14/11/2010 Homily for Feast of Laurence O Toole

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Homily Notes of
Most Rev. Diarmuid Martin
Archbishop of Dublin, Primate of Ireland
Pro-Cathedral, 14ththNovember 2010



We celebrate the Feast of Saint Laurence O’Toole, Principal Patron of the Archdiocese of Dublin, whose relic we venerate today in this Pro-Cathedral.
Laurence O’Toole in the difficult times in which he lived was not afraid to walk courageous and risky paths to attain peace and to preserve and renew the life of the Church in Dublin. He travelled across Europe to Rome to attend the Third Lateran Council in 1179 and returned with a special mandate of the Pope to carry out reform of the Church.
Today the Church in Dublin is on a path of renewal at another difficult moment in its history.  This morning we have a special sign of the concern of Pope Benedict XVI for that renewal, with the presence among us of Cardinal Sean O’Malley, Archbishop of Boston who begins his Visitation to the Archdiocese.  We welcome Cardinal O’Malley and we welcome above all the prayerful support that Pope Benedict wishes to give to our diocese – and he confirmed that to me personally at our meting last week in Rome; support to priests, religious, lay women and men and especially support to those who suffered abuse.
There is never renewal in the Church without repentance and conversion. That is why we turn now at the beginning of our Eucharist to the Lord and recognise our need of his forgiveness, his healing and his strength.




Laurence O’Toole was the first Irish Archbishop of Dublin.  His predecessors were Norsemen, with few links with the rest of the Church in Ireland.  Laurence was the first Archbishop of Dublin to be consecrated by the Archbishop of Armagh rather than the Archbishop of Canterbury, marking the end of Viking control of the Dublin Church.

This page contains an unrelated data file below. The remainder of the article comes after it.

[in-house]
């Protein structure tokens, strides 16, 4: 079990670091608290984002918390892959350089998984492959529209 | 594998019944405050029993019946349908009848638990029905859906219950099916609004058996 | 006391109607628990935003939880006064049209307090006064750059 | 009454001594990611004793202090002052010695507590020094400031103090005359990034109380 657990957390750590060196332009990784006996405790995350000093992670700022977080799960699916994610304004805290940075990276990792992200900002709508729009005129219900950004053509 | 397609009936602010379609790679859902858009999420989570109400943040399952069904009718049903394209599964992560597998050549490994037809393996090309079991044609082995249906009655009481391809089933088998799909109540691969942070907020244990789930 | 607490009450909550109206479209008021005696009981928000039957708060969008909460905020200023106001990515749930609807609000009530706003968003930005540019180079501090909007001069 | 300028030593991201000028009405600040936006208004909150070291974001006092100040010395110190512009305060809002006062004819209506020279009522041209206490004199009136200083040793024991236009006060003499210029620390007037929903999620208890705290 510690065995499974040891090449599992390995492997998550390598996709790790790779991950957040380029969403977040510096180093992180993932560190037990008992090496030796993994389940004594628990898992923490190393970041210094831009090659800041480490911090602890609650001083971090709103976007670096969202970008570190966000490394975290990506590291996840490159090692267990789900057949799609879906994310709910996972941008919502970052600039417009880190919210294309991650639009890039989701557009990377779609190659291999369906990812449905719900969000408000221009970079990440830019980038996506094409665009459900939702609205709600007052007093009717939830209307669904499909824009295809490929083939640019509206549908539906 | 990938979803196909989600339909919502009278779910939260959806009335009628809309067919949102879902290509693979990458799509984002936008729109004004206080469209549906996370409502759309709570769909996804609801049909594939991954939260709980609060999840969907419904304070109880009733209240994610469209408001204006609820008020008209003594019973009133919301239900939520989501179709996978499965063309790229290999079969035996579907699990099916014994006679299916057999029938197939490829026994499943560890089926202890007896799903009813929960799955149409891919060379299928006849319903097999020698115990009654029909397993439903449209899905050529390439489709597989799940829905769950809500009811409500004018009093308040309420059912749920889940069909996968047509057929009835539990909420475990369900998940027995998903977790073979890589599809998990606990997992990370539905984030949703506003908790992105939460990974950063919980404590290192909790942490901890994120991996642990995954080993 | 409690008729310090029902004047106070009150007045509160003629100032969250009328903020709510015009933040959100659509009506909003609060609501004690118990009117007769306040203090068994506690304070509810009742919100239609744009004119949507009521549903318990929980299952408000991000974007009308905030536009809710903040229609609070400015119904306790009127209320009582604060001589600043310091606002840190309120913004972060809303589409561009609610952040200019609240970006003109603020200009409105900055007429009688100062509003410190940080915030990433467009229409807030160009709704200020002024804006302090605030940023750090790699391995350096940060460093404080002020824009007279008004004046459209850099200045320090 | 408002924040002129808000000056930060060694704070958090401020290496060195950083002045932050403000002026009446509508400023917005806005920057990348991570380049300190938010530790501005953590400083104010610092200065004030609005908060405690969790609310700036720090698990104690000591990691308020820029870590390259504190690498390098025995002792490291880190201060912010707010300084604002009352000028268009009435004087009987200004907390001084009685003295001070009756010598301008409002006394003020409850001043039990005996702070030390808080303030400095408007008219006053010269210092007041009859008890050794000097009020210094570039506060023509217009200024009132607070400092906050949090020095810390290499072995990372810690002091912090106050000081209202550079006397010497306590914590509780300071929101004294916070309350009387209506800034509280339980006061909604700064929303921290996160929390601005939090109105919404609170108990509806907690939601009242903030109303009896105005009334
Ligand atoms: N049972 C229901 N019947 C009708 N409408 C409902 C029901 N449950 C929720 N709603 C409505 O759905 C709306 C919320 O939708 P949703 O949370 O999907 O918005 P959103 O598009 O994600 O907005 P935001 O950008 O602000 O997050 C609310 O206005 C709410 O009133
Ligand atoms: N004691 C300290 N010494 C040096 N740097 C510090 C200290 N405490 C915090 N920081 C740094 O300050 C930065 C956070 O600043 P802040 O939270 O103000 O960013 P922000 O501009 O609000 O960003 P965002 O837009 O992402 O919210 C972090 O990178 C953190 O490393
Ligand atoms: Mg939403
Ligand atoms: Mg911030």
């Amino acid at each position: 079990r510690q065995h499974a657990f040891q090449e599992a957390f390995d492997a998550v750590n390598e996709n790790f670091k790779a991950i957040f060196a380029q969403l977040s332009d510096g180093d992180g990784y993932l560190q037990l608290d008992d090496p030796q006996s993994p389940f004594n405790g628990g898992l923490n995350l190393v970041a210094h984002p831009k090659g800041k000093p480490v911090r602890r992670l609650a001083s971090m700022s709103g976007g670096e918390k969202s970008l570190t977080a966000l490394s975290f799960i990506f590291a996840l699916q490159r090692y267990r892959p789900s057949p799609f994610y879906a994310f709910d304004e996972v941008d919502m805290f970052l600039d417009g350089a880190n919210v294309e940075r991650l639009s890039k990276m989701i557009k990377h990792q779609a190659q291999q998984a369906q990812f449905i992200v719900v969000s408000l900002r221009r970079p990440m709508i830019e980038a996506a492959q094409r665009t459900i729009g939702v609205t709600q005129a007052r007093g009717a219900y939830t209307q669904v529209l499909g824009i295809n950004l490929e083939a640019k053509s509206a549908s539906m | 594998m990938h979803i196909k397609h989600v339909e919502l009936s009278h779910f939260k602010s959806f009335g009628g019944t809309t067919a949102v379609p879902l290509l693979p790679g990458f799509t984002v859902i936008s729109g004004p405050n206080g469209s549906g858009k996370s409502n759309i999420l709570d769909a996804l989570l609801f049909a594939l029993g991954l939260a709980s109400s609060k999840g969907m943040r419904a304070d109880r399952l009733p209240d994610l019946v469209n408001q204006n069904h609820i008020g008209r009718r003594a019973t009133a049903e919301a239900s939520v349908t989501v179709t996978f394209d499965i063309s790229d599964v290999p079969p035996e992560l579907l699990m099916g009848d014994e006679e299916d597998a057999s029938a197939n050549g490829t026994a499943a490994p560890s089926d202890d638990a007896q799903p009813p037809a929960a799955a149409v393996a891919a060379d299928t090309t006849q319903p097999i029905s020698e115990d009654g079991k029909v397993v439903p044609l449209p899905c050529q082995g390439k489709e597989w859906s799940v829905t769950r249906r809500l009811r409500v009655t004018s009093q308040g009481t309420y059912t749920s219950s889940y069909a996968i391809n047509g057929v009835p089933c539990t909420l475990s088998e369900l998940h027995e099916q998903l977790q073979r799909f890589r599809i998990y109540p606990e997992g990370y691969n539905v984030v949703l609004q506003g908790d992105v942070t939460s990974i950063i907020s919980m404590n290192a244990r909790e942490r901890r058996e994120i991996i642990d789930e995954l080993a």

Curiously Laurence was also to be the last Irish Archbishop of Dublin for many generations.  Dublin was to become a Norman settlement and all Laurence’s immediate successors were to be Norman.

Those years in the middle of the eleven hundreds were turbulent times. It was a period of great political upheaval among the Irish princes which concluded with Norman rule and new difficulties for Laurence’s people.  On numerous occasions he attempted to intervene on behalf of his people but his efforts were rejected and he was even held prisoner by Henry II, who just years beforehand had had the Archbishop of Canterbury, St Thomas a Becket murdered.

Those years were difficult years politically, but also socially.  Dublin was prosperous city; it was also a city marked by appalling poverty. Laurence reached out to care for the poor and the neglected.  He set up centres for the children who had been abandoned by their parents or who were orphaned in the city.

At the same time, the city was marked by high levels of violence and corruption.  Sadly Dublin had become a centre of trafficking in slaves.

Those were difficult years politically and socially, but also religiously.  Morale and discipline of the clergy had diminished.  The new Archbishop was called at only thirty two years of age from the seclusion of the Monastery of Glendalough to guide a troubled Church.  He began his renewal of the Church by calling for renewal in the spiritual formation of the priests and people of the Diocese.  He rebuilt his Cathedral, Christ Church, making it a Cathedral worthy of any major European city and he invited Augustinian monks take charge of the Cathedral Chapter and make it a centre of prayer.
Laurence travelled across a war-torn Europe to attend the Third Lateran Council in Rome in 1179 and was appointed as Papal Legate for Ireland. He tried to negotiate a peace between the different parties. Henry II refused to meet him as he was angry with Laurence for having damaged his reputation with the Pope and because of Laurence’s popularity with the Irish people. Prevented from returning to Ireland, Laurence went to the Augustinian Monastery of St. Victor at Eu in Normandy and died there on 14th November, 1180.   Only forty-five years after his death he was canonised by Pope Honorius III at the instigation of the people of Eu who were so struck by his piety in the final few days of his life.